Liberty League International,
Absolute Top Five Search Engine Marketing Myths Uncovered!
candyshop999 at gmail.com
Tue Jan 8 01:41:18 PST 2008
Liberty League International, Absolute Top Five Search Engine Marketing
It's no secret that Search Engine marketing can drive significant amounts of
very qualified traffic to a web site – as 85% of Internet users utilize
search engines to find/research for goods and services. The problem for many
companies is the difficulty they face sifting through conflicting
information and hyperbole! Here is my top five list of myths that need to be
run to ground.
Big Picture Myth One – Search engine ranking leads are not as good as those
which originate from other forms of traditional marketing (print, direct
mail, PR, etc.) – this is absolute hogwash, the truth is many agencies don't
have a clue about s/e ranking, so they push their clients to ignore this
form of advertising. They simply don't want to recommend anything they don't
understand and/or utilize an interactive marketing vehicle that requires a
blend of very specialized technology and processes.
We've in fact found just the opposite when we've analyzed s/e traffic versus
other types of leads for our clients; i.e. search engine traffic can be much
better, as it is comprised of individuals who are actively seeking info, not
just people whose curiosity has been piqued by an eye-catching publication
ad or press release. And, when we've analyzed the data by tracking leads via
a landing page (on a web site) we've discovered that CPL (cost per lead)
numbers can be much lower for s/e ranking than other more traditional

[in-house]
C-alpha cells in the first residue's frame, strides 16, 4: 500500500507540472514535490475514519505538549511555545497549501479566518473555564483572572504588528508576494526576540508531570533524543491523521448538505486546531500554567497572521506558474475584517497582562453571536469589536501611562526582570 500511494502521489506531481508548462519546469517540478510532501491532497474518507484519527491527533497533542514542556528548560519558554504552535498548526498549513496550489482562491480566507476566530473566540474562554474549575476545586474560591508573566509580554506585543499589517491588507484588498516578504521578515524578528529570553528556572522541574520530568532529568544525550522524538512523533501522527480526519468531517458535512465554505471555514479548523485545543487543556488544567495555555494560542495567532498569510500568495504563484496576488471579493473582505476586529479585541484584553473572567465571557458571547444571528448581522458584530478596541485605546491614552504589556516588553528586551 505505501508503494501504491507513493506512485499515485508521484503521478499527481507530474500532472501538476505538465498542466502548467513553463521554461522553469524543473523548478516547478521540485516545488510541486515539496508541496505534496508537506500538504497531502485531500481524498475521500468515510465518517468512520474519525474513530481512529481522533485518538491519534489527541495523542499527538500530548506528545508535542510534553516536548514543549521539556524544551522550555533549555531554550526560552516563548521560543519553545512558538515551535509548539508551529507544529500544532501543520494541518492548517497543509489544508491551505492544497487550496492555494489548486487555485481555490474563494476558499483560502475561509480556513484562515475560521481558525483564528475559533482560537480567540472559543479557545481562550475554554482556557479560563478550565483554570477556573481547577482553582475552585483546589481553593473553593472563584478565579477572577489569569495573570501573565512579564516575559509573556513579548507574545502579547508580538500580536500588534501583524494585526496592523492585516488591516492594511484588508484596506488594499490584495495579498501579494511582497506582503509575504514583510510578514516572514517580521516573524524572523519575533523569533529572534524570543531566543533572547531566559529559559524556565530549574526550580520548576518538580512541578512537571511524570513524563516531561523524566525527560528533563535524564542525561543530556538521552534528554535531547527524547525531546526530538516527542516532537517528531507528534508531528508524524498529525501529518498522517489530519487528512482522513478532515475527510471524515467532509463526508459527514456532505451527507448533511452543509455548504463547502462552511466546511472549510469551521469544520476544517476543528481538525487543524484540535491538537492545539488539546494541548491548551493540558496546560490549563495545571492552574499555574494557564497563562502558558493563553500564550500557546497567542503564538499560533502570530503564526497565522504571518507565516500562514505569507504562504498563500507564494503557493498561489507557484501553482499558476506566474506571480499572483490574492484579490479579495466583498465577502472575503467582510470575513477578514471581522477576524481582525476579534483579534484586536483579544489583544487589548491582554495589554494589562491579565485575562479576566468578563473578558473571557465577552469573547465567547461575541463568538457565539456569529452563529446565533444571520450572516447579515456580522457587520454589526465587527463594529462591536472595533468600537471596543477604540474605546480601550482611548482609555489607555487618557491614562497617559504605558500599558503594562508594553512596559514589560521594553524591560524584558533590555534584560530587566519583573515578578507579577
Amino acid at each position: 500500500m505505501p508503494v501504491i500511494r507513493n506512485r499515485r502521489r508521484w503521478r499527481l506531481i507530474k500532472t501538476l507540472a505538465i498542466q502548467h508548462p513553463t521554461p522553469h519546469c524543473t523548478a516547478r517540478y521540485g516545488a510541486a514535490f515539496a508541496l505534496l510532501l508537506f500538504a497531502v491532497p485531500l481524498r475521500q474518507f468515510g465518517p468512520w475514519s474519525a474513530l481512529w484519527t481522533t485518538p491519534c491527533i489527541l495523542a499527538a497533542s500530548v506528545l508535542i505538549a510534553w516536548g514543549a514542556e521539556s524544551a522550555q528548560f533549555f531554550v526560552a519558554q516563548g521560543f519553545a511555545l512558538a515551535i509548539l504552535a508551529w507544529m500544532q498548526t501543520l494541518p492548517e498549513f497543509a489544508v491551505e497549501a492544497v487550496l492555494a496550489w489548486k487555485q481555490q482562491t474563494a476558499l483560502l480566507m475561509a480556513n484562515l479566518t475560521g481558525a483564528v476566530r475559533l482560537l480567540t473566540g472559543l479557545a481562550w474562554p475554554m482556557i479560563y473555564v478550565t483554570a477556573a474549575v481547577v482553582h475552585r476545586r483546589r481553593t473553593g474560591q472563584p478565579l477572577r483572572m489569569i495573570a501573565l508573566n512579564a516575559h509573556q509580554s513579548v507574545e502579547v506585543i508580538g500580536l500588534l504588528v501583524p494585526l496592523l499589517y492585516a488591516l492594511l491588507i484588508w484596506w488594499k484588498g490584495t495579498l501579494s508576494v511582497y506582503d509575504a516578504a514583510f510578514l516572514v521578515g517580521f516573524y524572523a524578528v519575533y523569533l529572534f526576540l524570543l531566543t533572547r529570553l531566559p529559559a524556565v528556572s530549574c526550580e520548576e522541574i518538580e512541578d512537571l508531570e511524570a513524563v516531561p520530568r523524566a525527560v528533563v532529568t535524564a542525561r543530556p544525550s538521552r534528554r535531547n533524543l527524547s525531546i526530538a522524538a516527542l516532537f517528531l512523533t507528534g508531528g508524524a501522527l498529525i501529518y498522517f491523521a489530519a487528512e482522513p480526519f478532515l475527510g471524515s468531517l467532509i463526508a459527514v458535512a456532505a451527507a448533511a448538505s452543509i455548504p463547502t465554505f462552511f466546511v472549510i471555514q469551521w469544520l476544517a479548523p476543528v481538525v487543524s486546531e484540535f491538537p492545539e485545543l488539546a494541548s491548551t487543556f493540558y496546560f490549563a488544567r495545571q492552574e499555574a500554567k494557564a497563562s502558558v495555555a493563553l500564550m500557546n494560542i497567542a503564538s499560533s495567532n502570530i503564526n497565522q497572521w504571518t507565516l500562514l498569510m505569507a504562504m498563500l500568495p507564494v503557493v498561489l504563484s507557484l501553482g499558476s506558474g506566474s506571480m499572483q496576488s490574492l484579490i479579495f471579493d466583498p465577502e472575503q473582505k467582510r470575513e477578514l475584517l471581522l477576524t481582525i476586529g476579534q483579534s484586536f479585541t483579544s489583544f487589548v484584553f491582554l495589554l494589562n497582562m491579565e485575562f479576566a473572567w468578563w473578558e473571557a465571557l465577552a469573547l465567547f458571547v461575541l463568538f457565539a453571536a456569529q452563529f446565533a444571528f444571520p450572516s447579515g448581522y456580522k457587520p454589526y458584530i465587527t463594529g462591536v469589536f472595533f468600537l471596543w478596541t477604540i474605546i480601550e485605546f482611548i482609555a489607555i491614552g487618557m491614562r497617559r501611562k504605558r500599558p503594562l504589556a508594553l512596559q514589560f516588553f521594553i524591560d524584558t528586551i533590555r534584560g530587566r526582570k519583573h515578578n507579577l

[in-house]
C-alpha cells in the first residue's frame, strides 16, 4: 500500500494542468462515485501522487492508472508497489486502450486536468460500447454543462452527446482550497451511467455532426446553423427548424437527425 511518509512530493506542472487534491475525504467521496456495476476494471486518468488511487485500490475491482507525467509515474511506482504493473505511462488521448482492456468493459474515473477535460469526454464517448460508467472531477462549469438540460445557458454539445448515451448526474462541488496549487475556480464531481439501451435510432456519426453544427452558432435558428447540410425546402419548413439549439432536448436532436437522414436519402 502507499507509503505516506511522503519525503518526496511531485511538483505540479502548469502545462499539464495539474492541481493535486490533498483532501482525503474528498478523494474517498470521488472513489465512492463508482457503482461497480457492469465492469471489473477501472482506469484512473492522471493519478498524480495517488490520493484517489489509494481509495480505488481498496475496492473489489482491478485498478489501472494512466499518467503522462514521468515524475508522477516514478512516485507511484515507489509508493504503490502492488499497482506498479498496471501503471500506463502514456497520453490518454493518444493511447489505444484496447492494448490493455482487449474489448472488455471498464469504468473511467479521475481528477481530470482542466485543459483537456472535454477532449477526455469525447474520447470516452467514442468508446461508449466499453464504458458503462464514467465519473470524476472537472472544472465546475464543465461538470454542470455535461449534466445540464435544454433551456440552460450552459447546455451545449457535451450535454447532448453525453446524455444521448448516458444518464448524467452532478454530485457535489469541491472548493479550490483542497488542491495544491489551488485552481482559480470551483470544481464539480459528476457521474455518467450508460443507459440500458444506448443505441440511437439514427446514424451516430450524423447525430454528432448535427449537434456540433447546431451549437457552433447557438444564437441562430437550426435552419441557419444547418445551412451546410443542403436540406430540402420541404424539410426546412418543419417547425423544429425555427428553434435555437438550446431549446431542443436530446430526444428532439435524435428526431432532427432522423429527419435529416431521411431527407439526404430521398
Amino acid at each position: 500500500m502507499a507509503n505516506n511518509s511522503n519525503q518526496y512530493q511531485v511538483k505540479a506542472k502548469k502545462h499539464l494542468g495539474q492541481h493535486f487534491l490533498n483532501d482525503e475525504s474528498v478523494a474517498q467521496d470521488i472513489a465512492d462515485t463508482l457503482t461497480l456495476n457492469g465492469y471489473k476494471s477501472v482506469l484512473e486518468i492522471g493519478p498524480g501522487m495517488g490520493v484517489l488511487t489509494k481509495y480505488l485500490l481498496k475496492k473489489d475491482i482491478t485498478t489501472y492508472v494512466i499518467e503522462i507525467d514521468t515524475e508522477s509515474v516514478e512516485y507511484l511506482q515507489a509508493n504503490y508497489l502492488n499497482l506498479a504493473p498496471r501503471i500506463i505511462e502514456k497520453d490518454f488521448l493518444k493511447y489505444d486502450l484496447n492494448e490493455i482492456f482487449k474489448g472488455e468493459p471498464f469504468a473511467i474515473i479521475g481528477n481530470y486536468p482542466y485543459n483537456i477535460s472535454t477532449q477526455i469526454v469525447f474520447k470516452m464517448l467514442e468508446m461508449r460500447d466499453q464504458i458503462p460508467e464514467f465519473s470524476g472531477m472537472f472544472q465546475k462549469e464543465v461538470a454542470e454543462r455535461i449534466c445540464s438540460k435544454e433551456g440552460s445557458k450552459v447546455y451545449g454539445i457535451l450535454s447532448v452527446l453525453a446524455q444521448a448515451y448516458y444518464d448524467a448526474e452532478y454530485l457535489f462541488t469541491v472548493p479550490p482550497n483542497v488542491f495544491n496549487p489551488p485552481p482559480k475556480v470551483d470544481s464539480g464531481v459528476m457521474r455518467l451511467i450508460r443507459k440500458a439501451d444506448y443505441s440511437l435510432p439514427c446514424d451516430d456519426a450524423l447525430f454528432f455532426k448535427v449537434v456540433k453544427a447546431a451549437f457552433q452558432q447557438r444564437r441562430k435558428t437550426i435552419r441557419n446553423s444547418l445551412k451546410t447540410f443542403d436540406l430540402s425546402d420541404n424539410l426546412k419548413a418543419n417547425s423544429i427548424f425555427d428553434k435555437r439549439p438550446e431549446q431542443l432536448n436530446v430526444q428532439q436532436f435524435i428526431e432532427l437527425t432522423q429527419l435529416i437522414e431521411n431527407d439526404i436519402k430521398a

Big Picture Myth Two – Effective s/e marketing can be done in house – this
is rarely the case, the sheer complexity and online competition (digital
warfare!) for rankings makes this extremely difficult for most companies.
Based upon our analysis over 73% of corporate accounts don't understand the
basic fundamentals; i.e. how to properly use keywords, meta tags and titles
and worse, don't submit their web sites to top tier Directories (Yahoo,
LookSmart, OPD) and the hundreds of second tier directories.
Most companies delegate the s/e submissions to the webmaster or web site
development staff and they just don't have the time to understand the
daunting complexities required to generate page 1-3 rankings - or to stay
abreast of the shifting submissions and ranking criteria standards, as
modified monthly by top tier search engines. And, in many companies the s/e
ranking is added to the over worked webmaster's tasks purely as an
afterthought – as opposed to being addressed formally by the marketing
department, with dedicated personnel and a budget.
Big Picture Myth Three – off the shelf software that submits a site to
thousands of web sites and presents snazzy reports can do it all. This is so
inaccurate and nothing can be further from the truth – it takes a tremendous
amount of labor and time to identify keyword sets (not just words), optimize
the content for these keywords, submit the pages while obeying the rules of
the road and then continually analyzing rankings and tweaking to maintain
and drive rankings (web site visibility).
Software can certainly help to automate some facets of the process and be
used for back end analysis – but you can't expect any application to make
the job easy, there is too much inherent complexity in the processes. And,
competition for keyword sets is fierce – as there are an estimated 5-10M
registered domains (the numbers vary widely) with 60K new domains being
registered every day.
Big Picture Myths Four and Five – Any page listing will help to drive
traffic to a web site – this is another misconception. If you are aren't
achieving page 1-3 rankings then your wasting a great deal of time and
resources – most people never drill down below these pages. Another common
mistake is trying to achieve s/e rankings for a specific URL or product – if
people know the name of a company or product they will find your web site
easily, it's a waste of resources to optimize for these specialized terms in
80% of most cases.
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